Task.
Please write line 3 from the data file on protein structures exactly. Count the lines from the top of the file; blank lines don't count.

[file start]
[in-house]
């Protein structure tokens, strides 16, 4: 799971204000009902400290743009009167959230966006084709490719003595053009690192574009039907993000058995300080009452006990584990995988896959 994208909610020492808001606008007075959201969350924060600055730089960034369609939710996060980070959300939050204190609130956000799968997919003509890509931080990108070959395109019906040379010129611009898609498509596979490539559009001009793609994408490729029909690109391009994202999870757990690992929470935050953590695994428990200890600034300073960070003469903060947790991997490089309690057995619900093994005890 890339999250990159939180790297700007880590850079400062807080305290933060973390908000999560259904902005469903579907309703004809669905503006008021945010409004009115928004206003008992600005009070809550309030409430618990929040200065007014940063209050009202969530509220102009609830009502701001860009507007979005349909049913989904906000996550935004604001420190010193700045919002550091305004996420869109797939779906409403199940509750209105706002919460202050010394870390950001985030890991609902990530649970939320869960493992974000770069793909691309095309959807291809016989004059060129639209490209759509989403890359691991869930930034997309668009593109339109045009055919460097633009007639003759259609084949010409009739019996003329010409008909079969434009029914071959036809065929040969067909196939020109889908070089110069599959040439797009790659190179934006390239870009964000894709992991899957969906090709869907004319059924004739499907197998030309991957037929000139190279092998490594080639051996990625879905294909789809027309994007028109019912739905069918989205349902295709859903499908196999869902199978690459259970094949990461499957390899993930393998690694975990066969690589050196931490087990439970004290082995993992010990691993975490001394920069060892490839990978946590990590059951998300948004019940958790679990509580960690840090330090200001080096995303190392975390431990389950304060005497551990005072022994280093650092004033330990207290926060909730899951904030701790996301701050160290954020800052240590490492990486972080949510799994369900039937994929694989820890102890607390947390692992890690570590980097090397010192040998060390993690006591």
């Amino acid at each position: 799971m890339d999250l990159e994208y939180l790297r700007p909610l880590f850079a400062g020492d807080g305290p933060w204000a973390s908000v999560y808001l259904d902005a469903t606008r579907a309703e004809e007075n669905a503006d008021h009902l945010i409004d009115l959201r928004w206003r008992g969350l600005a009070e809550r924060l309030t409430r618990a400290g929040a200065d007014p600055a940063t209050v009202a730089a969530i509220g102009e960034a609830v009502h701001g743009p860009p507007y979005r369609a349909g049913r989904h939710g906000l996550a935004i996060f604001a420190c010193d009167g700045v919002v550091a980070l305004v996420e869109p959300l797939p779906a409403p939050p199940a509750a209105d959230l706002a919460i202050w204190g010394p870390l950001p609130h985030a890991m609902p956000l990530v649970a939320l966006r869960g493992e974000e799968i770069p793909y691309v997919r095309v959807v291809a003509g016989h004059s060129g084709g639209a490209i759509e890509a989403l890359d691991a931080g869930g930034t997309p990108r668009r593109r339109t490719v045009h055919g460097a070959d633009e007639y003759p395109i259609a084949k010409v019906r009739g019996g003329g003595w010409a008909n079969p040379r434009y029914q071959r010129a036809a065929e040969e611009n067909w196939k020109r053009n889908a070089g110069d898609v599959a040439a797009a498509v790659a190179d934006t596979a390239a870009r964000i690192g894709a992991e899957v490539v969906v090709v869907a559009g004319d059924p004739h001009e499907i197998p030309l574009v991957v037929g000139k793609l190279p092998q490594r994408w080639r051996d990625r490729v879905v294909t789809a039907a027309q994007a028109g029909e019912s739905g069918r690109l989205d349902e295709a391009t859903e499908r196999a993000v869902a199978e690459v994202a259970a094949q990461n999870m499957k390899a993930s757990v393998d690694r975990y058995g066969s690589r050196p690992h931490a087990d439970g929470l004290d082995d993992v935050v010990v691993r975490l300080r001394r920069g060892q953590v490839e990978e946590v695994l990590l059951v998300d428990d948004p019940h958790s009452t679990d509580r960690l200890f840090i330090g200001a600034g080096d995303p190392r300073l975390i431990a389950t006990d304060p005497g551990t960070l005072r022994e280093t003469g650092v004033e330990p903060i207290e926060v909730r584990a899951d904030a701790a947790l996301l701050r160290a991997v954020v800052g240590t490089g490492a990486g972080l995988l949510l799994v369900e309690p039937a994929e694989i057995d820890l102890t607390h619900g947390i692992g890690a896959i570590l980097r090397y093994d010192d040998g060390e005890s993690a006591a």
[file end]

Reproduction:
């Amino acid at each position: 799971m890339d999250l990159e994208y939180l790297r700007p909610l880590f850079a400062g020492d807080g305290p933060w204000a973390s908000v999560y808001l259904d902005a469903t606008r579907a309703e004809e007075n669905a503006d008021h009902l945010i409004d009115l959201r928004w206003r008992g969350l600005a009070e809550r924060l309030t409430r618990a400290g929040a200065d007014p600055a940063t209050v009202a730089a969530i509220g102009e960034a609830v009502h701001g743009p860009p507007y979005r369609a349909g049913r989904h939710g906000l996550a935004i996060f604001a420190c010193d009167g700045v919002v550091a980070l305004v996420e869109p959300l797939p779906a409403p939050p199940a509750a209105d959230l706002a919460i202050w204190g010394p870390l950001p609130h985030a890991m609902p956000l990530v649970a939320l966006r869960g493992e974000e799968i770069p793909y691309v997919r095309v959807v291809a003509g016989h004059s060129g084709g639209a490209i759509e890509a989403l890359d691991a931080g869930g930034t997309p990108r668009r593109r339109t490719v045009h055919g460097a070959d633009e007639y003759p395109i259609a084949k010409v019906r009739g019996g003329g003595w010409a008909n079969p040379r434009y029914q071959r010129a036809a065929e040969e611009n067909w196939k020109r053009n889908a070089g110069d898609v599959a040439a797009a498509v790659a190179d934006t596979a390239a870009r964000i690192g894709a992991e899957v490539v969906v090709v869907a559009g004319d059924p004739h001009e499907i197998p030309l574009v991957v037929g000139k793609l190279p092998q490594r994408w080639r051996d990625r490729v879905v294909t789809a039907a027309q994007a028109g029909e019912s739905g069918r690109l989205d349902e295709a391009t859903e499908r196999a993000v869902a199978e690459v994202a259970a094949q990461n999870m499957k390899a993930s757990v393998d690694r975990y058995g066969s690589r050196p690992h931490a087990d439970g929470l004290d082995d993992v935050v010990v691993r975490l300080r001394r920069g060892q953590v490839e990978e946590v695994l990590l059951v998300d428990d948004p019940h958790s009452t679990d509580r960690l200890f840090i330090g200001a600034g080096d995303p190392r300073l975390i431990a389950t006990d304060p005497g551990t960070l005072r022994e280093t003469g650092v004033e330990p903060i207290e926060v909730r584990a899951d904030a701790a947790l996301l701050r160290a991997v954020v800052g240590t490089g490492a990486g972080l995988l949510l799994v369900e309690p039937a994929e694989i057995d820890l102890t607390h619900g947390i692992g890690a896959i570590l980097r090397y093994d010192d040998g060390e005890s993690a006591a």